Don Davis has been the Forum Communications Minnesota Capitol Bureau chief since 2001, covering state government and politics for two dozen newspapers in the state. Don also blogs at Capital Chatter on Areavoices.
- Member for
- 2 years 10 months
ST. PAUL -- On a sunny day last August, House Democrats told reporters gathered at the Minnesota State Fair their top three issues in the 2007 legislative session would be health care, education and property tax relief. Senate Democrats later embraced those three priorities, while adding more of their own. But if success is defined as getting priorities passed into law, they didn't fare well. The House and Senate each passed bills doing what Democrats wanted, but pending Republican Gov.
ST. PAUL -- Minnesota legislators cobbled together the largest budget in history before leaving town this week, but two of the most noticed things may come out of their failures. For instance, potholes and highway congestion may grow after Gov. Tim Pawlenty and lawmakers could not agree on a transportation funding bill. Also, homeowners' property taxes may rise if Pawlenty vetoes a tax bill as expected; even if he signs it, many property tax bills will be higher because lawmakers scaled back a plan to actually cut property taxes. After working from noon Jan. 3 until 12:03 a.m.
ST. PAUL - Minnesota lawmakers appeared ready to complete the $35 billion state budget Monday night, while governor kept the door open to vetoing budget bills. More than $30 billion of spending was being rushed through the Senate and House by the midnight constitutional deadline. But Democratic legislative leaders never received assurances from Republican Gov. Tim Pawlenty that he would sign the bills. Senators went first in passing bills funding public education, health care, state agencies and higher education, with the House taking them up later.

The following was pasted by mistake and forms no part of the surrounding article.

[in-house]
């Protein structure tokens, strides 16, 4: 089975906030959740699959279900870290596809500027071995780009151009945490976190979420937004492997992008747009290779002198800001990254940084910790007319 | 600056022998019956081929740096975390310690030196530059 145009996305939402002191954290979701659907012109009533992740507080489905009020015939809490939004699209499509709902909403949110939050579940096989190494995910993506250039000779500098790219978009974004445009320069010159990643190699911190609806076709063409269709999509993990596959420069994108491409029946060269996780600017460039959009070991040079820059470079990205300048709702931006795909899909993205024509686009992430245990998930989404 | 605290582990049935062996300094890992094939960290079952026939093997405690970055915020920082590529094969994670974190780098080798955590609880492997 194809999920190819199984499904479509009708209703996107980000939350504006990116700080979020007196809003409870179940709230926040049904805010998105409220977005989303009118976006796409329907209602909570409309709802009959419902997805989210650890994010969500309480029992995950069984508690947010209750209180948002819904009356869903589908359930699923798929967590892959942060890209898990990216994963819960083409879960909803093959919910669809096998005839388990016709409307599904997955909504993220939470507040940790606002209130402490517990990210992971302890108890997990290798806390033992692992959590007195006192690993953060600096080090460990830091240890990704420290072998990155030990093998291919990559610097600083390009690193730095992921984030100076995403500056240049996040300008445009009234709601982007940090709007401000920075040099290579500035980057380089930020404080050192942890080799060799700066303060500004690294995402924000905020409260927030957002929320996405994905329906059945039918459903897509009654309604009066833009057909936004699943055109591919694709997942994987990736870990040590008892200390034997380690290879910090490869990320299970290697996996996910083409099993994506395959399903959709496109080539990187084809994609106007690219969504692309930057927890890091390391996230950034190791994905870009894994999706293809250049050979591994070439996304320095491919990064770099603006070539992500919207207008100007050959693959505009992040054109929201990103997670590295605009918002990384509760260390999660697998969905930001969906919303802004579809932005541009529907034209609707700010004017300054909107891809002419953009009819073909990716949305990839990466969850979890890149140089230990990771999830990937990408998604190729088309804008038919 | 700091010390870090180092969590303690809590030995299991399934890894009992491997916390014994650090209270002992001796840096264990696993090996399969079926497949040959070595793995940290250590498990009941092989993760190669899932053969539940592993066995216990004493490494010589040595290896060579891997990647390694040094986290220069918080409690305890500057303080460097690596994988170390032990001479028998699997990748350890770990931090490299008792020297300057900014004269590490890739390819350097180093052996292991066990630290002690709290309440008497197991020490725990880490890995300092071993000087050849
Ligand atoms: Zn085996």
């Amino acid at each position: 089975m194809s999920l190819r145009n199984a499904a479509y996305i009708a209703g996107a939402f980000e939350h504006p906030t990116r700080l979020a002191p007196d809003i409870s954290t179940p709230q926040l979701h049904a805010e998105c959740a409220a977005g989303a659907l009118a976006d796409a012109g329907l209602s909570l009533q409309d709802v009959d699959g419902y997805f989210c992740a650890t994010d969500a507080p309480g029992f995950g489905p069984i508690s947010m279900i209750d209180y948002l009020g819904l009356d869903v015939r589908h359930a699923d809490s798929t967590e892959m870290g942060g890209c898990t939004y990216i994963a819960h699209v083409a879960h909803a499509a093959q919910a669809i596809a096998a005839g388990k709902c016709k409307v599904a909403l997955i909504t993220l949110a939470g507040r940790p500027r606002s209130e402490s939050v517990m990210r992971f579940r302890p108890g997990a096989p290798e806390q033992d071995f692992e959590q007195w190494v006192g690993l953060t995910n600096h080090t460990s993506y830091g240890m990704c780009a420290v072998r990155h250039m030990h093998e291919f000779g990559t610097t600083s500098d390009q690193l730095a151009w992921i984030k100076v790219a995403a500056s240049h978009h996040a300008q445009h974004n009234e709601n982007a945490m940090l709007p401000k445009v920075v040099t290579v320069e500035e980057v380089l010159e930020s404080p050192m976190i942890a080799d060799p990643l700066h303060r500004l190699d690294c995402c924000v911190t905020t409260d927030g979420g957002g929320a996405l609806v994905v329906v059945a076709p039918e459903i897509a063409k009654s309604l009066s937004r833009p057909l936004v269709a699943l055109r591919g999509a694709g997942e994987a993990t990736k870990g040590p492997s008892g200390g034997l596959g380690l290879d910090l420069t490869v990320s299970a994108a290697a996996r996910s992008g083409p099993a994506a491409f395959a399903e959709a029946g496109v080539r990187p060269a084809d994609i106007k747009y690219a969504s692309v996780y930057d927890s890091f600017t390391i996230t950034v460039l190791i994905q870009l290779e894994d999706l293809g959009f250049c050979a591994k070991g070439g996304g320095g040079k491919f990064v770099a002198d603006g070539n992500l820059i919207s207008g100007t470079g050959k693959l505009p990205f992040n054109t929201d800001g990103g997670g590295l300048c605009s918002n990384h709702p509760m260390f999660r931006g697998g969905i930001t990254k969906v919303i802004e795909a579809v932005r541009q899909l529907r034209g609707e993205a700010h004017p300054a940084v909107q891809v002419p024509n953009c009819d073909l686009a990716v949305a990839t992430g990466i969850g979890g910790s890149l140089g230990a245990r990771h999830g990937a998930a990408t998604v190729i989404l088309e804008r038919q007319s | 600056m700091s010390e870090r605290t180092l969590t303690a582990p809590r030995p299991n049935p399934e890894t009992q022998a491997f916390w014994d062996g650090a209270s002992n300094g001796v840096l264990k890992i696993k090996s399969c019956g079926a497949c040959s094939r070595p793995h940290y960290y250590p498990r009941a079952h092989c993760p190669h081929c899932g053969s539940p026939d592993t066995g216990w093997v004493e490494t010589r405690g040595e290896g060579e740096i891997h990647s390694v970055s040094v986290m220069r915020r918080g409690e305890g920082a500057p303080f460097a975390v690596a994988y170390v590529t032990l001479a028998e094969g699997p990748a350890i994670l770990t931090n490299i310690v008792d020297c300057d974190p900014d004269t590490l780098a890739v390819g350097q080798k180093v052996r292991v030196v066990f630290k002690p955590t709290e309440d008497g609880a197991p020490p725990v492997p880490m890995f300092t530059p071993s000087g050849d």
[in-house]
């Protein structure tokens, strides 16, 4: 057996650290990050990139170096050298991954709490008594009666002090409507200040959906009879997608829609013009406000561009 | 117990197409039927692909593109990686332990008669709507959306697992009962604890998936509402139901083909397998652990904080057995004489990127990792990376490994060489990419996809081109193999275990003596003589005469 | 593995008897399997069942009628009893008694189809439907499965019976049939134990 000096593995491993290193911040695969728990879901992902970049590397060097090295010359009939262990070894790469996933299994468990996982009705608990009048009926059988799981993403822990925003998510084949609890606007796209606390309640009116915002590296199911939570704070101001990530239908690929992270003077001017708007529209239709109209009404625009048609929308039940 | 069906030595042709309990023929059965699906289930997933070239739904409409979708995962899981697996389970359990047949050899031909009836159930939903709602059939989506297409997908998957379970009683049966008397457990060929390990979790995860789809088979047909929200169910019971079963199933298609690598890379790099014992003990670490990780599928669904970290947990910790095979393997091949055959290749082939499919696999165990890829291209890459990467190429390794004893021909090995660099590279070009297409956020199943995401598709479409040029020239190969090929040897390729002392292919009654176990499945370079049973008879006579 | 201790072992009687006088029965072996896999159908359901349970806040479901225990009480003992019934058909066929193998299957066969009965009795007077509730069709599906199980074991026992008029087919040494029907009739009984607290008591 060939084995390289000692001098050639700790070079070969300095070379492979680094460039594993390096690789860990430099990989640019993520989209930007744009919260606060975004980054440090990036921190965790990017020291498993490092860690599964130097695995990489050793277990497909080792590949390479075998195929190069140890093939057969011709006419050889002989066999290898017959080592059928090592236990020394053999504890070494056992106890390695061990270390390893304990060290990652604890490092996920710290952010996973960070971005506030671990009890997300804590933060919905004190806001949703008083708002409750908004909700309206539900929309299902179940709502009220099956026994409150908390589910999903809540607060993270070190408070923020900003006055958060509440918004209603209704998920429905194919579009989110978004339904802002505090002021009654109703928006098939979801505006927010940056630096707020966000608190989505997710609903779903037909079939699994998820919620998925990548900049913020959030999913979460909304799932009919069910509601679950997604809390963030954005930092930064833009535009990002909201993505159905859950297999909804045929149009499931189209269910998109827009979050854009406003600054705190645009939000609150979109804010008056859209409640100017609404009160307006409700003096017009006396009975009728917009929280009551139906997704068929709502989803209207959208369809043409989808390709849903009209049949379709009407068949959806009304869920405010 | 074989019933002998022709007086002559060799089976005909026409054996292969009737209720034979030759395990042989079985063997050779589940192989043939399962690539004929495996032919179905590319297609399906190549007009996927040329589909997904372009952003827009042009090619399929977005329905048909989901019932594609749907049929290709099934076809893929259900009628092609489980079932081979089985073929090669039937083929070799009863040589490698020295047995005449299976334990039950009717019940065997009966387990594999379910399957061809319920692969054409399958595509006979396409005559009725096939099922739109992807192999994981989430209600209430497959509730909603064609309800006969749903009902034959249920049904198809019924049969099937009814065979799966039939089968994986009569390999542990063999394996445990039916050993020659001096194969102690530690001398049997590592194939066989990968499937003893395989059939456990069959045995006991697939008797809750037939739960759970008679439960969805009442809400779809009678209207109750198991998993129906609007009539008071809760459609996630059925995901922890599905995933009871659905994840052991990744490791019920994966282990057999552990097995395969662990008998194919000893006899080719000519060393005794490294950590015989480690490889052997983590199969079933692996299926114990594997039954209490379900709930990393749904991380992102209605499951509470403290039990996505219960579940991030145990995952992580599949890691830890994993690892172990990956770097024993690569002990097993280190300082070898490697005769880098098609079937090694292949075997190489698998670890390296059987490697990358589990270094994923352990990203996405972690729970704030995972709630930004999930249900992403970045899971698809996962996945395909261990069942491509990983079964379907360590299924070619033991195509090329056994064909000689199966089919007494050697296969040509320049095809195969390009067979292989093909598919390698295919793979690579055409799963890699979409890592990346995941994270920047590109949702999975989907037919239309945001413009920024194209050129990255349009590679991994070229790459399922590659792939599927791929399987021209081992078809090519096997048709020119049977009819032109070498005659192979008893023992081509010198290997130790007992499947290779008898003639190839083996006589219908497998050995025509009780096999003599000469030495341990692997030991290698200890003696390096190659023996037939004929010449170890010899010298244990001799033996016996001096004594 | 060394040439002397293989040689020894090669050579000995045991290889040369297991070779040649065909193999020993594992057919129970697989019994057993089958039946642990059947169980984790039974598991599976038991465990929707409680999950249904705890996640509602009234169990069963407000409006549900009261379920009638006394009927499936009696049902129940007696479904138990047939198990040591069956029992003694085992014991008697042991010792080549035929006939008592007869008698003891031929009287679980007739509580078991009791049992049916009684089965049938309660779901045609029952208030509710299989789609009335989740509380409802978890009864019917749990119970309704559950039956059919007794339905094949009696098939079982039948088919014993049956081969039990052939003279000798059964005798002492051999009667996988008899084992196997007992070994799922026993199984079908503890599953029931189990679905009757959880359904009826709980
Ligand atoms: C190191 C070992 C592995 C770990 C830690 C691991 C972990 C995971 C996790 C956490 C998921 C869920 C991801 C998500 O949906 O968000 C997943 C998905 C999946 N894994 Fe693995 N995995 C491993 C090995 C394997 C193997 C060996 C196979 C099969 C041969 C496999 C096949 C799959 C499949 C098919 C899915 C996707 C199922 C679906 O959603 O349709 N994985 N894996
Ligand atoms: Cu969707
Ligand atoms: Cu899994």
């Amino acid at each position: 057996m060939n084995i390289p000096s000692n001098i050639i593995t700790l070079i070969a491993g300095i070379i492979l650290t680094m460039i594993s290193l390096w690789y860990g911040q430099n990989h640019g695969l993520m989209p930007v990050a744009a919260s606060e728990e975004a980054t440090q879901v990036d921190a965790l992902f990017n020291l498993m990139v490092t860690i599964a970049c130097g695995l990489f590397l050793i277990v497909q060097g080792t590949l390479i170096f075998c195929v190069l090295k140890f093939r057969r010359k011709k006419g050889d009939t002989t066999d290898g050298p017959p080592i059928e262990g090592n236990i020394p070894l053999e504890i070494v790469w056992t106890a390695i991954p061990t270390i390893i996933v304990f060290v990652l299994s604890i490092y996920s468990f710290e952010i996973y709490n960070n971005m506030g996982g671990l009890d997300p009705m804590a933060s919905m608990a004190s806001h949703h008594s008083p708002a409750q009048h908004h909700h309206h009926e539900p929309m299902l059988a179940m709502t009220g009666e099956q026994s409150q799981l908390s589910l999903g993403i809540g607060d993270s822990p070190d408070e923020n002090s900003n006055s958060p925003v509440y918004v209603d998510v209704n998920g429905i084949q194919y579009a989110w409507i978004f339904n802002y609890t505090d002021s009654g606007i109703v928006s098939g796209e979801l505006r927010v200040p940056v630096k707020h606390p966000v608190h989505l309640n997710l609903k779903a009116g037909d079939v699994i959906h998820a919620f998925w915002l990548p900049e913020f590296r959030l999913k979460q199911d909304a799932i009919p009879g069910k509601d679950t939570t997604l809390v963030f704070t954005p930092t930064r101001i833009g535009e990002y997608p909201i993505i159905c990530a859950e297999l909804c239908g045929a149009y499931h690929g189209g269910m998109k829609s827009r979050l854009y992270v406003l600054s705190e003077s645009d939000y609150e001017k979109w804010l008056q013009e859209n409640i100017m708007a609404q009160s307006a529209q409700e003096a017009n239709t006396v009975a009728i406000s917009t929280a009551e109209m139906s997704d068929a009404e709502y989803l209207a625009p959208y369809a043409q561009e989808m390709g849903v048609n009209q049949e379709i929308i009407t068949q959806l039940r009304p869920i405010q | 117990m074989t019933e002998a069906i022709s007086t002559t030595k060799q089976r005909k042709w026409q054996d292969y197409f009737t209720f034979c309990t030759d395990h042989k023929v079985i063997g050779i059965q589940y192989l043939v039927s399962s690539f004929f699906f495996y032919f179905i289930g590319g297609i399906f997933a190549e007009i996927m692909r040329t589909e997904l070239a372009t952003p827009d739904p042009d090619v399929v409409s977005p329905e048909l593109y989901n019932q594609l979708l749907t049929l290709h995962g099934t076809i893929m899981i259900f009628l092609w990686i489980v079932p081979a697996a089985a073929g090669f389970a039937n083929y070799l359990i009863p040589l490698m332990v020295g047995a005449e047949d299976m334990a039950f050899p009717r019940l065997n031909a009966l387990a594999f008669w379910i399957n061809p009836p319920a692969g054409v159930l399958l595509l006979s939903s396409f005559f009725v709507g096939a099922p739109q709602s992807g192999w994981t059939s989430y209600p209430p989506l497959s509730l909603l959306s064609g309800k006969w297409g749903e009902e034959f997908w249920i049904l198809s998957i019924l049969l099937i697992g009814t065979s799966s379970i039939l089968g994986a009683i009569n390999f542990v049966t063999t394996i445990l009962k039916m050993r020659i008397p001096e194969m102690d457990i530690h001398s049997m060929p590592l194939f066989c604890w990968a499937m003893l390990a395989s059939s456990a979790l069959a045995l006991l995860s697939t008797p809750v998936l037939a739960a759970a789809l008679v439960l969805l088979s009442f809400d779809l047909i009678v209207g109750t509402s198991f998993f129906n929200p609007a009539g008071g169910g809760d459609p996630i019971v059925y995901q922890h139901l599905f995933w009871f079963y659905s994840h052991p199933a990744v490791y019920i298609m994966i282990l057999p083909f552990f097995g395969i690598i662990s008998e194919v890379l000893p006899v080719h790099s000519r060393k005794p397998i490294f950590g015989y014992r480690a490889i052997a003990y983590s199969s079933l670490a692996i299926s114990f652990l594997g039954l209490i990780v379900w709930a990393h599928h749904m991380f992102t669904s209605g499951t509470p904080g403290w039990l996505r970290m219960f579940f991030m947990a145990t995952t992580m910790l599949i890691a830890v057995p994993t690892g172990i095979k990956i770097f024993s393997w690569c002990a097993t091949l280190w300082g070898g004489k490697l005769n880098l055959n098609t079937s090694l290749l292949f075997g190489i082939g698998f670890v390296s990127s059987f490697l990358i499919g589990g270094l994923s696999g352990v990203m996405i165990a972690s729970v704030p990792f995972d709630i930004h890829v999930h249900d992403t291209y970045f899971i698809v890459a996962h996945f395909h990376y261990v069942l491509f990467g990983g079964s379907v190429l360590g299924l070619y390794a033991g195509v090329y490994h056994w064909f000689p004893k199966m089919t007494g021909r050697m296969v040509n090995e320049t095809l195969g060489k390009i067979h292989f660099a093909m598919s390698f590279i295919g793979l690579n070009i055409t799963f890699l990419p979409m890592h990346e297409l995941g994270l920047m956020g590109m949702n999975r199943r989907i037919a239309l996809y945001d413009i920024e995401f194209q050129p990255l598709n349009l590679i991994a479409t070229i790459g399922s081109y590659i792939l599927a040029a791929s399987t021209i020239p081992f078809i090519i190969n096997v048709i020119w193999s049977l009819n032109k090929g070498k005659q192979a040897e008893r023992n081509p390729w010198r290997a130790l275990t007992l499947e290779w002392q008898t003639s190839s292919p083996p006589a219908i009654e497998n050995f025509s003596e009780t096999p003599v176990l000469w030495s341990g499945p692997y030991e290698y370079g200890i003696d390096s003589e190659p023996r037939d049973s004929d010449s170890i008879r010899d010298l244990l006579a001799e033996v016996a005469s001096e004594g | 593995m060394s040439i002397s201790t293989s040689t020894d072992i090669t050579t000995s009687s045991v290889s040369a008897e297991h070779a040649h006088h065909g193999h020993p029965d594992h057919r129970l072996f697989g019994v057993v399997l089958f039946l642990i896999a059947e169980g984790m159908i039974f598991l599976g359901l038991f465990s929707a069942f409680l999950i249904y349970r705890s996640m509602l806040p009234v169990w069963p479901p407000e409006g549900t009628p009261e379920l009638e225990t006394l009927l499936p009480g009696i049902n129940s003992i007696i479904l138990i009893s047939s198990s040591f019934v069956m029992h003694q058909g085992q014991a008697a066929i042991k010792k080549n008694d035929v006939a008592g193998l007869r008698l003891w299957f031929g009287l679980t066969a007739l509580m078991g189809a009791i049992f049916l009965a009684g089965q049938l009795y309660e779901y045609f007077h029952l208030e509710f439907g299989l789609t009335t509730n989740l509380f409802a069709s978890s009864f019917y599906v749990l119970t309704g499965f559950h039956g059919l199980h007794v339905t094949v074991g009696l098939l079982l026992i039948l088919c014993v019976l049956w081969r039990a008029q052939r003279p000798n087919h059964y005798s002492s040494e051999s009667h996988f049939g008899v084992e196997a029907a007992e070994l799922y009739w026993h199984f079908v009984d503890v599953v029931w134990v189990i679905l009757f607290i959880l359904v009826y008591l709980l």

ST. PAUL - Whether Minnesotans will have a chance to vote to raise sales tax for arts, clean-water and outdoors programs may be decided as the 2007 legislative session winds down. After a 4.5-hour debate, the House voted 86-46 early Sunday for a constitutional amendment that would raise the state sales tax 0.375 percent. That would bring in an estimated $280 million a year, bill sponsor Rep.
ST. PAUL -- The Minnesota House dissolved into a shouting match as midnight approached Monday, just completing passage of a $35 billion budget and the House sustaining a transportation funding veto. More than $30 billion of spending zipped through the Senate and House by the midnight constitutional deadline. But Democratic legislative leaders never received assurances from Republican Gov. Tim Pawlenty that he would sign the bills, leaving open the possibility of a special session if he vetoes a major funding bill. The most excitement came at 11:45 p.m.
ST. PAUL - Minnesota budget negotiators remained close, but not close enough early today when high-level talks ended for an 11-hour break. Democratic House and Senate leaders emerged at 1:27 a.m. from closed-door negotiations with Republican Gov.
ST. PAUL -- Minnesota senators sprinted through their latest budget bills Wednesday, and legislative leaders met several times with the governor trying to avoid a repeat of earlier budget vetoes. It was unclear late Wednesday when, or if, the House would pass the bills. House leaders were waiting to see if the high-level talks produced results. Lawmakers worked late Wednesday night in an attempt to pass the bills soon enough that time would remain for yet another try if Gov. Tim Pawlenty vetoes this second round of bills.
ST. PAUL -- Minnesota's Senate leader promises to pass a new round of budget bills that don't require a controversial income tax increase. Sen. Larry Pogemiller's pledge came Tuesday night, hours after Gov.
ST. PAUL -- Since Minnesota legislators arrived in St. Paul on Jan. 3, they approved - and Gov. Tim Pawlenty signed - $2.6 billion in spending. That may sound impressive to the average Minnesotan, but the two-year budget lawmakers must pass will be $35 billion, more or less. And by this time next week, legislators are supposed to be back home at their regular jobs, getting ready to take vacations or catching up on honey-do lists after being in St.